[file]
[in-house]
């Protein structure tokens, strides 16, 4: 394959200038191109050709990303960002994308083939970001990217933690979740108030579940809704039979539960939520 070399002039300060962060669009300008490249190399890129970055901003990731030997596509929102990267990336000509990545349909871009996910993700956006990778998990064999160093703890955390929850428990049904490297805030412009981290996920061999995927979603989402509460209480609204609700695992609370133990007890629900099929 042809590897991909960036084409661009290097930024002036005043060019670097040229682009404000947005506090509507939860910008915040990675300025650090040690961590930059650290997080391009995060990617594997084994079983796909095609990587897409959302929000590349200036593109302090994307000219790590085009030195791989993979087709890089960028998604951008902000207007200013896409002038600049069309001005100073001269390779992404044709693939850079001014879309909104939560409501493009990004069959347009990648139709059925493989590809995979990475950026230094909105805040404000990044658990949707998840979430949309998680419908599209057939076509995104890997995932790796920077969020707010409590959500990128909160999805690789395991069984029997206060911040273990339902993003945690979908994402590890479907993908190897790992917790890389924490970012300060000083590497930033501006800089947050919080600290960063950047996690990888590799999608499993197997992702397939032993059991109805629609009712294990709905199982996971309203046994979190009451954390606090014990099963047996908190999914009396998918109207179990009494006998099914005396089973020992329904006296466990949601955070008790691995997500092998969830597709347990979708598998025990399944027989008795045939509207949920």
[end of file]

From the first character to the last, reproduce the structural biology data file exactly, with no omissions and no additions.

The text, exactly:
[in-house]
């Protein structure tokens, strides 16, 4: 394959200038191109050709990303960002994308083939970001990217933690979740108030579940809704039979539960939520 070399002039300060962060669009300008490249190399890129970055901003990731030997596509929102990267990336000509990545349909871009996910993700956006990778998990064999160093703890955390929850428990049904490297805030412009981290996920061999995927979603989402509460209480609204609700695992609370133990007890629900099929 042809590897991909960036084409661009290097930024002036005043060019670097040229682009404000947005506090509507939860910008915040990675300025650090040690961590930059650290997080391009995060990617594997084994079983796909095609990587897409959302929000590349200036593109302090994307000219790590085009030195791989993979087709890089960028998604951008902000207007200013896409002038600049069309001005100073001269390779992404044709693939850079001014879309909104939560409501493009990004069959347009990648139709059925493989590809995979990475950026230094909105805040404000990044658990949707998840979430949309998680419908599209057939076509995104890997995932790796920077969020707010409590959500990128909160999805690789395991069984029997206060911040273990339902993003945690979908994402590890479907993908190897790992917790890389924490970012300060000083590497930033501006800089947050919080600290960063950047996690990888590799999608499993197997992702397939032993059991109805629609009712294990709905199982996971309203046994979190009451954390606090014990099963047996908190999914009396998918109207179990009494006998099914005396089973020992329904006296466990949601955070008790691995997500092998969830597709347990979708598998025990399944027989008795045939509207949920």